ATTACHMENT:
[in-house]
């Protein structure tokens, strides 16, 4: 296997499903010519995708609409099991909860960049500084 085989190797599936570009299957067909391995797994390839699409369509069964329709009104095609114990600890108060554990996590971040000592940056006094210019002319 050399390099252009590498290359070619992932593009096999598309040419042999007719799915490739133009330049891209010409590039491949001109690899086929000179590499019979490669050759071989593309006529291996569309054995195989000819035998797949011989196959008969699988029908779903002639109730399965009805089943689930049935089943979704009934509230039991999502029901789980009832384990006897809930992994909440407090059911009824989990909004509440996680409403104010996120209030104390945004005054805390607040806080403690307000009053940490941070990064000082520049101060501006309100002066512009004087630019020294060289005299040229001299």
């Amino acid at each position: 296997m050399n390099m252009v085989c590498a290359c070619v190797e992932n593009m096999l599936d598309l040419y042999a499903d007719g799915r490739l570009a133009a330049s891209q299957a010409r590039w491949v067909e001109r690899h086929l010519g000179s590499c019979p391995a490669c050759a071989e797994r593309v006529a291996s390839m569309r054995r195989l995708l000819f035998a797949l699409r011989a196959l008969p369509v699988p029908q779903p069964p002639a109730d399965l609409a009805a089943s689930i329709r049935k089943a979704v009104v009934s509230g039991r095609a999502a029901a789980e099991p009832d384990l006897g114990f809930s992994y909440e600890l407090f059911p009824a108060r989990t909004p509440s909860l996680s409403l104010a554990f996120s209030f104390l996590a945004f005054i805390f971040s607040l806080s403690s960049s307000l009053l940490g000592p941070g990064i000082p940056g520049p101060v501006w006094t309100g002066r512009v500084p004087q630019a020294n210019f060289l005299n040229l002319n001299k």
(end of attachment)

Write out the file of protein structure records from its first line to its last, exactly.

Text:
[in-house]
């Protein structure tokens, strides 16, 4: 296997499903010519995708609409099991909860960049500084 085989190797599936570009299957067909391995797994390839699409369509069964329709009104095609114990600890108060554990996590971040000592940056006094210019002319 050399390099252009590498290359070619992932593009096999598309040419042999007719799915490739133009330049891209010409590039491949001109690899086929000179590499019979490669050759071989593309006529291996569309054995195989000819035998797949011989196959008969699988029908779903002639109730399965009805089943689930049935089943979704009934509230039991999502029901789980009832384990006897809930992994909440407090059911009824989990909004509440996680409403104010996120209030104390945004005054805390607040806080403690307000009053940490941070990064000082520049101060501006309100002066512009004087630019020294060289005299040229001299």
């Amino acid at each position: 296997m050399n390099m252009v085989c590498a290359c070619v190797e992932n593009m096999l599936d598309l040419y042999a499903d007719g799915r490739l570009a133009a330049s891209q299957a010409r590039w491949v067909e001109r690899h086929l010519g000179s590499c019979p391995a490669c050759a071989e797994r593309v006529a291996s390839m569309r054995r195989l995708l000819f035998a797949l699409r011989a196959l008969p369509v699988p029908q779903p069964p002639a109730d399965l609409a009805a089943s689930i329709r049935k089943a979704v009104v009934s509230g039991r095609a999502a029901a789980e099991p009832d384990l006897g114990f809930s992994y909440e600890l407090f059911p009824a108060r989990t909004p509440s909860l996680s409403l104010a554990f996120s209030f104390l996590a945004f005054i805390f971040s607040l806080s403690s960049s307000l009053l940490g000592p941070g990064i000082p940056g520049p101060v501006w006094t309100g002066r512009v500084p004087q630019a020294n210019f060289l005299n040229l002319n001299k």